2. You smell your books. It’s totally ok! Smelling is an ancient tradition in the animal kingdom and it’s how you categorize friend from foe, who you’ll play with and who you’ll eat. So smelling a book is a totally legit way to welcome your book into your safe space.
  3. Buying books when you have no money in your bank account, in no way indicates problematic behavior. It means you have a  healthy optimism that money will soon magically appear to keep the credit card hounds at bay. That’s faith right there! Right?
  4. When you see those little book worms on the pages of your old books, you say “hello there old friend!” instead of running for the hills like your non book-loving mates.
  5. When someone eventually twists your arm to lend them one of your prized possessions (that can be said for all your books by the way), you imagine all sorts of creative serial killer ways to end them if they spill anything on it or ,god forbid, lose it.
  6. You have more books than friends. And I’m talking about real life friends, not your imaginary ones. Because if we had to include Elizabeth Bennet and Michael Valentine Smith (among others), things could start getting out of hand.
  7. Your understanding of time borders on science fictional remarkable. Ten hours in a bookstore can seem like a mere five minutes. One minute of someone interrupting your reading time can stretch for lives. I’m talking Koopa Troopa cheat bouncing lives. And I’m pretty sure studies are being done on the bookworm’s ability to extend their natural lives through reading too. We are indeed a special breed.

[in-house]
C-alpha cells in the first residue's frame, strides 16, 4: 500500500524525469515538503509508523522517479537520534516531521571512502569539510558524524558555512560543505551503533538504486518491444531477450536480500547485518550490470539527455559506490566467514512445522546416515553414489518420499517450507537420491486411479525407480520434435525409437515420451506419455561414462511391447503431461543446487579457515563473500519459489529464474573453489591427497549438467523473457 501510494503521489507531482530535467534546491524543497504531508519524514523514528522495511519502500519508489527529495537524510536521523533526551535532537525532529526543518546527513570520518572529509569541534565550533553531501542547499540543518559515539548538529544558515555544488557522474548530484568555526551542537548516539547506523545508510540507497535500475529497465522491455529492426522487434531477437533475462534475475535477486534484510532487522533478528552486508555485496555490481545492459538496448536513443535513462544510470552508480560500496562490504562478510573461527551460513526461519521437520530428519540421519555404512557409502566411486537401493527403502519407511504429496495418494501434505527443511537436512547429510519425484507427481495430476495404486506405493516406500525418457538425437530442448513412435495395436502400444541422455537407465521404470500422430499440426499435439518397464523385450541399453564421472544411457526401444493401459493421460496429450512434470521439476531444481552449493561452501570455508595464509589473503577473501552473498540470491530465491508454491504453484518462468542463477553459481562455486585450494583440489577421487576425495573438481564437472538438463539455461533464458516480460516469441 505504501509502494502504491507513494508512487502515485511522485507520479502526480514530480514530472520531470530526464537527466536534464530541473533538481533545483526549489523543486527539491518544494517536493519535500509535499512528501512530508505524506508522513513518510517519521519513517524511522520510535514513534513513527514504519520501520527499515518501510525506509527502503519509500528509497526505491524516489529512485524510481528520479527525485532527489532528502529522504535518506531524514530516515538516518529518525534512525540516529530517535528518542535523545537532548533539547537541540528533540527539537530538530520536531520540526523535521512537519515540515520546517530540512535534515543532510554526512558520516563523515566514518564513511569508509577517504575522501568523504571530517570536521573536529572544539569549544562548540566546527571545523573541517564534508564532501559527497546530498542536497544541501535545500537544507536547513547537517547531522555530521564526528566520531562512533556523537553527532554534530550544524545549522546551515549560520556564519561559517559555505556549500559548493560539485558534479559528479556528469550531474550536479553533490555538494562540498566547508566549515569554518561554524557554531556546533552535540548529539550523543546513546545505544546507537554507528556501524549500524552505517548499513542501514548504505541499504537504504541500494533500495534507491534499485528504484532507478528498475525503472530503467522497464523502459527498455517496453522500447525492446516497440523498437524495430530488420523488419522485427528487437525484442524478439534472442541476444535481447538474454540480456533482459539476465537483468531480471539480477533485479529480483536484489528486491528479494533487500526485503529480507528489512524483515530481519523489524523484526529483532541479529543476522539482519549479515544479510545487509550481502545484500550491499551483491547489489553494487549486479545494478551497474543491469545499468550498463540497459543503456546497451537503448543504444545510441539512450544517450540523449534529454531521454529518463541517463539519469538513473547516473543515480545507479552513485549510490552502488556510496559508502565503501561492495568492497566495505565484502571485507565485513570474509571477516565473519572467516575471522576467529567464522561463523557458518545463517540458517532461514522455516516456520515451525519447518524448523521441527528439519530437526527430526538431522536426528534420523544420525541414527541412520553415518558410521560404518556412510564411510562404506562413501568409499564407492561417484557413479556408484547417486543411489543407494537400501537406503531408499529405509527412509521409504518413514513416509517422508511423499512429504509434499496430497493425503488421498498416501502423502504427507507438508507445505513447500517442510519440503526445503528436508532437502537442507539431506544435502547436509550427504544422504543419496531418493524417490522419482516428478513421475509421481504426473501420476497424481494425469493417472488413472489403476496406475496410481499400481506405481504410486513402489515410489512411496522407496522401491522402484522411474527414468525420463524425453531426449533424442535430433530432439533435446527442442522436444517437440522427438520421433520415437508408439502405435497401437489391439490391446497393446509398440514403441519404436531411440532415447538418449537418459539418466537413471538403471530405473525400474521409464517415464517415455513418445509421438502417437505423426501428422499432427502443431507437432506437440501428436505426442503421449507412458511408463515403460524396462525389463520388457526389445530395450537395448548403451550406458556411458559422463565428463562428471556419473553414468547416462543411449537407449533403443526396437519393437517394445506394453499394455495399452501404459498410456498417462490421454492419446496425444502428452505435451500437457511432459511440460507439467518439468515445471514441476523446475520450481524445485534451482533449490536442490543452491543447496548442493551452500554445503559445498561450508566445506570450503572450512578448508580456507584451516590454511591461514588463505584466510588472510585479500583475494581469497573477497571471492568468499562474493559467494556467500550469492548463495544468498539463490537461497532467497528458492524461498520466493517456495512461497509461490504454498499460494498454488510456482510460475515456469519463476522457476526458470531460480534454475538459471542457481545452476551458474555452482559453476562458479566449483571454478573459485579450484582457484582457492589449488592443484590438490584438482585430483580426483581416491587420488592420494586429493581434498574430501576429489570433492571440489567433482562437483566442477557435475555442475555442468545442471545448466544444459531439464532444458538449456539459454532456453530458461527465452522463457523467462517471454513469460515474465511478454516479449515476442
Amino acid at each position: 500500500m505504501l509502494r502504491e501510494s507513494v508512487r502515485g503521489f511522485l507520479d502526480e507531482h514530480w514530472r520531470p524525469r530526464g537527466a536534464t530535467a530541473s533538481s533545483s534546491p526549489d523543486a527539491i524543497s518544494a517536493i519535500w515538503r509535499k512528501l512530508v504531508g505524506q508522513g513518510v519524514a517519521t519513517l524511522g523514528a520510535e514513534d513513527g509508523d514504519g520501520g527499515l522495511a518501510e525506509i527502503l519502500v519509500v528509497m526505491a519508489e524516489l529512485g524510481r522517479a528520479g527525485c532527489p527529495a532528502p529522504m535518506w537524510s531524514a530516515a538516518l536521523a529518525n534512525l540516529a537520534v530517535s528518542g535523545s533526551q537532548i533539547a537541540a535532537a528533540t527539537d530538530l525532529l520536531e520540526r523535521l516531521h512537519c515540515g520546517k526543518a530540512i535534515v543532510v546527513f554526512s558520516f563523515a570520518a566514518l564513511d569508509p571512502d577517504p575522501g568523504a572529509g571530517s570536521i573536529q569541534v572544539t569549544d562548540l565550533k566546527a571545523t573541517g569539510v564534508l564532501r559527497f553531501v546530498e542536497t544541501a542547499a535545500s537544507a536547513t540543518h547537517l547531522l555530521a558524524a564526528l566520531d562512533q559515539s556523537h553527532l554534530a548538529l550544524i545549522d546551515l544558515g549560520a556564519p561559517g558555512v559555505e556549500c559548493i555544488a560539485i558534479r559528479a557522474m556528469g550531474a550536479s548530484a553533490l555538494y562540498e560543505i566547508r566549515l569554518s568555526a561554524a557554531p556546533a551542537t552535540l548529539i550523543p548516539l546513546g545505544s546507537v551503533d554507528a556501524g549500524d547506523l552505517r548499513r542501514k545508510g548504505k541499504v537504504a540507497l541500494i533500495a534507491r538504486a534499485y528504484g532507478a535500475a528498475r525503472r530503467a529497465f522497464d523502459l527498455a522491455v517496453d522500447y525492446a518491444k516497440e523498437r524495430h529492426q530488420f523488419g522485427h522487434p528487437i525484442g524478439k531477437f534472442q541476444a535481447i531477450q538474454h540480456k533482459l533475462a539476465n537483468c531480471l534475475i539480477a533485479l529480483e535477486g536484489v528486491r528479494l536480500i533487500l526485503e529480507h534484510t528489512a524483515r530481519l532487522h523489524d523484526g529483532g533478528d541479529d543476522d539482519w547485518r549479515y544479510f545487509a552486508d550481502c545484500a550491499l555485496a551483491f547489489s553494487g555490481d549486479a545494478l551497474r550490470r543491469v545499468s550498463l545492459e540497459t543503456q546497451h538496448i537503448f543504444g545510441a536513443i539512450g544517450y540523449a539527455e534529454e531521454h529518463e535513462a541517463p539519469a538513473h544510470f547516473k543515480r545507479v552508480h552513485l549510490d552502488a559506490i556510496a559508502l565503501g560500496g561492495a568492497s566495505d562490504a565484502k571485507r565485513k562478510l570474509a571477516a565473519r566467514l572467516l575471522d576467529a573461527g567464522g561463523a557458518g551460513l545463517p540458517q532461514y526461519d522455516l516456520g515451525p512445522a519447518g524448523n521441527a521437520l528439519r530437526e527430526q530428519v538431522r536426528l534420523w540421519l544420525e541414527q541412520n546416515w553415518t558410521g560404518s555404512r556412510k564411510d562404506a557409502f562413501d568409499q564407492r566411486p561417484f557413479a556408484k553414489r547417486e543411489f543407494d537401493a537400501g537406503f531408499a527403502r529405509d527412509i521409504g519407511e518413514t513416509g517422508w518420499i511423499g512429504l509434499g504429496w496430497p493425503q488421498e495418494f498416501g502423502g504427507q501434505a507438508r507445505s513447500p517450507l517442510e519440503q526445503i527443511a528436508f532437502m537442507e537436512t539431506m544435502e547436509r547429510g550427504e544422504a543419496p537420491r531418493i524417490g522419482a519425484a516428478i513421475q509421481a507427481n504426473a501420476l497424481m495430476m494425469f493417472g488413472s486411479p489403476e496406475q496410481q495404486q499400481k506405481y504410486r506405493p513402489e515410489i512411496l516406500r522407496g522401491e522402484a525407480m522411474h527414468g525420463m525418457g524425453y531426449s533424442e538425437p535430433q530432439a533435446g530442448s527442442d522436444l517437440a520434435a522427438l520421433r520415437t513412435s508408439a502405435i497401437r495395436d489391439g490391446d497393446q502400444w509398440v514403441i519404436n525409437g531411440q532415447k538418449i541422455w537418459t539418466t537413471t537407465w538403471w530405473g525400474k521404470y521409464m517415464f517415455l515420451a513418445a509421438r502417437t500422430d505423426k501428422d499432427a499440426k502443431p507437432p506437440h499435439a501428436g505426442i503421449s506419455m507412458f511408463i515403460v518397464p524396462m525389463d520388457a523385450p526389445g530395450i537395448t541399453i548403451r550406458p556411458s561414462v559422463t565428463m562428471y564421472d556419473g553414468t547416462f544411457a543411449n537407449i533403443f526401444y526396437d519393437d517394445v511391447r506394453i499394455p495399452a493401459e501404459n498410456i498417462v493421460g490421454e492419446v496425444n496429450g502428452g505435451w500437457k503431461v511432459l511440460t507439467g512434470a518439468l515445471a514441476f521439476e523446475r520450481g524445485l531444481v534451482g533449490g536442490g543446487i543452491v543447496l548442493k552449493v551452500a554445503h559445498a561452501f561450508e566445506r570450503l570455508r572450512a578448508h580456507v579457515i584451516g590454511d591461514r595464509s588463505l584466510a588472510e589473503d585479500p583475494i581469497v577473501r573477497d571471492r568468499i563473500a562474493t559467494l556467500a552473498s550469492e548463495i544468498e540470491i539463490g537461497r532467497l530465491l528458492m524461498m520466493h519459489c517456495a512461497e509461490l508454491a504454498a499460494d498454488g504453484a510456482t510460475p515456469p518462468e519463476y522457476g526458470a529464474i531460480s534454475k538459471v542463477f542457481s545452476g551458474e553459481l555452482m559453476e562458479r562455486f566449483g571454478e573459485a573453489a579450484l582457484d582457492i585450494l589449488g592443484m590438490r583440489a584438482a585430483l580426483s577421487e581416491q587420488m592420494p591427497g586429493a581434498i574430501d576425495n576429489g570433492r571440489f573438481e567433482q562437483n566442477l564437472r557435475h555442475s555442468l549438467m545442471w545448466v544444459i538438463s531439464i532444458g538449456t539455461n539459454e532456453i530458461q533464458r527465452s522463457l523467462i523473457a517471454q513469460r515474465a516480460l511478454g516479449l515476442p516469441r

Seven ways… doesn’t even seem enough to list our endless quirks but that’s still seven points you can bring up in conversation with humans to prove how advantageous you are to planet earth. Although…human conversation, what’s that?


Une étrange aventure.

“We live in the void of metamorphoses, but the echo that runs through the day… that echo beyond time, anguish or caress. Are we near to our conscience, or far from it?” Alphaville, Jean-Luc Godard


Why do we let ourselves soak in words and images? Why do we crave it? Why do we fall apart without it? Because man was made with the desire to learn, to seek and survive. Knowledge is how we adapt and how we evolve. Reading and writing is not just a hobby, it’s a means of survival. It opens us up to possibility and let’s us dance with Beauty. And it is in that dance that we find our compassion, our love…the things that make living worthwhile. It is in that dance, that we find ourselves.

                                                                                                                                Kamalini Govender